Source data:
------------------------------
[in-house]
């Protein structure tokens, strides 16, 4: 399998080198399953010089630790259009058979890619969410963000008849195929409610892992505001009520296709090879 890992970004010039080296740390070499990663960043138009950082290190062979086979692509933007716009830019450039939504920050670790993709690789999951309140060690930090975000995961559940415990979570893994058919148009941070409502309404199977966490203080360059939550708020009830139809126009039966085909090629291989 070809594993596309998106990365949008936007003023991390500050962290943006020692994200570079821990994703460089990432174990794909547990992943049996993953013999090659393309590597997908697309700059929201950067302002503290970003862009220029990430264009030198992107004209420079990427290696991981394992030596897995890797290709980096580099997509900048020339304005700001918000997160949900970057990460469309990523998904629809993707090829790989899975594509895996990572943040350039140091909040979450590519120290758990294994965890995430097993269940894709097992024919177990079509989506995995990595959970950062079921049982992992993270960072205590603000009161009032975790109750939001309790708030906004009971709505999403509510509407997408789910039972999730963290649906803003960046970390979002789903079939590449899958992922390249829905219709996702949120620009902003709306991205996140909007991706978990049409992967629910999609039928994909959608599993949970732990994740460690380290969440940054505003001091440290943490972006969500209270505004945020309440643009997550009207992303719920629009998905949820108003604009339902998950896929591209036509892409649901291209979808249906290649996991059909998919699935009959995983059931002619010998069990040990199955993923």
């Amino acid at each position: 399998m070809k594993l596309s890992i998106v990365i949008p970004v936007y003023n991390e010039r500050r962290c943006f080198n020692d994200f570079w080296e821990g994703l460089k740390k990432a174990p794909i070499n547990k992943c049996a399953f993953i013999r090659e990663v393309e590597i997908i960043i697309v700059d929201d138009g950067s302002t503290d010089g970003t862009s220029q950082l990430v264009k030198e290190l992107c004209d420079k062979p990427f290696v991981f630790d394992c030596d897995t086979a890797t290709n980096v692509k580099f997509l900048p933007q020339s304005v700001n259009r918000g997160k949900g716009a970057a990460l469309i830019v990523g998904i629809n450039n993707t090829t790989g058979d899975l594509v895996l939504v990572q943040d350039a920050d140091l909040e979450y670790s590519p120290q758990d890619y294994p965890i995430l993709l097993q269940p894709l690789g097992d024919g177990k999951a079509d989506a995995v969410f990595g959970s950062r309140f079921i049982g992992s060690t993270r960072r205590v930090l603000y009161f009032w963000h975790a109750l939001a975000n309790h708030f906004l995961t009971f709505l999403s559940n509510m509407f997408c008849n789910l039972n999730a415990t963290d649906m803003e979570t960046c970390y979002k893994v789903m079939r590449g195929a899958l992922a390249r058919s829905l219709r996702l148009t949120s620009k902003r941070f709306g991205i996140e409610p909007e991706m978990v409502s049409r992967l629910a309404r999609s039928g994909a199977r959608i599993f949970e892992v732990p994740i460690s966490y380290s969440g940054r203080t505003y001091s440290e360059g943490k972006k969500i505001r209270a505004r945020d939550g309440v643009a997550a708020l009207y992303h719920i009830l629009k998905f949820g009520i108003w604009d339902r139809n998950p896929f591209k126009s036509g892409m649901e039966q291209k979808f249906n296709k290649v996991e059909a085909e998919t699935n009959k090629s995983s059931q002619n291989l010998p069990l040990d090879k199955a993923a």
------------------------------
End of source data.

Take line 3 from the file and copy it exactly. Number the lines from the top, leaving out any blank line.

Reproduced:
């Amino acid at each position: 399998m070809k594993l596309s890992i998106v990365i949008p970004v936007y003023n991390e010039r500050r962290c943006f080198n020692d994200f570079w080296e821990g994703l460089k740390k990432a174990p794909i070499n547990k992943c049996a399953f993953i013999r090659e990663v393309e590597i997908i960043i697309v700059d929201d138009g950067s302002t503290d010089g970003t862009s220029q950082l990430v264009k030198e290190l992107c004209d420079k062979p990427f290696v991981f630790d394992c030596d897995t086979a890797t290709n980096v692509k580099f997509l900048p933007q020339s304005v700001n259009r918000g997160k949900g716009a970057a990460l469309i830019v990523g998904i629809n450039n993707t090829t790989g058979d899975l594509v895996l939504v990572q943040d350039a920050d140091l909040e979450y670790s590519p120290q758990d890619y294994p965890i995430l993709l097993q269940p894709l690789g097992d024919g177990k999951a079509d989506a995995v969410f990595g959970s950062r309140f079921i049982g992992s060690t993270r960072r205590v930090l603000y009161f009032w963000h975790a109750l939001a975000n309790h708030f906004l995961t009971f709505l999403s559940n509510m509407f997408c008849n789910l039972n999730a415990t963290d649906m803003e979570t960046c970390y979002k893994v789903m079939r590449g195929a899958l992922a390249r058919s829905l219709r996702l148009t949120s620009k902003r941070f709306g991205i996140e409610p909007e991706m978990v409502s049409r992967l629910a309404r999609s039928g994909a199977r959608i599993f949970e892992v732990p994740i460690s966490y380290s969440g940054r203080t505003y001091s440290e360059g943490k972006k969500i505001r209270a505004r945020d939550g309440v643009a997550a708020l009207y992303h719920i009830l629009k998905f949820g009520i108003w604009d339902r139809n998950p896929f591209k126009s036509g892409m649901e039966q291209k979808f249906n296709k290649v996991e059909a085909e998919t699935n009959k090629s995983s059931q002619n291989l010998p069990l040990d090879k199955a993923a």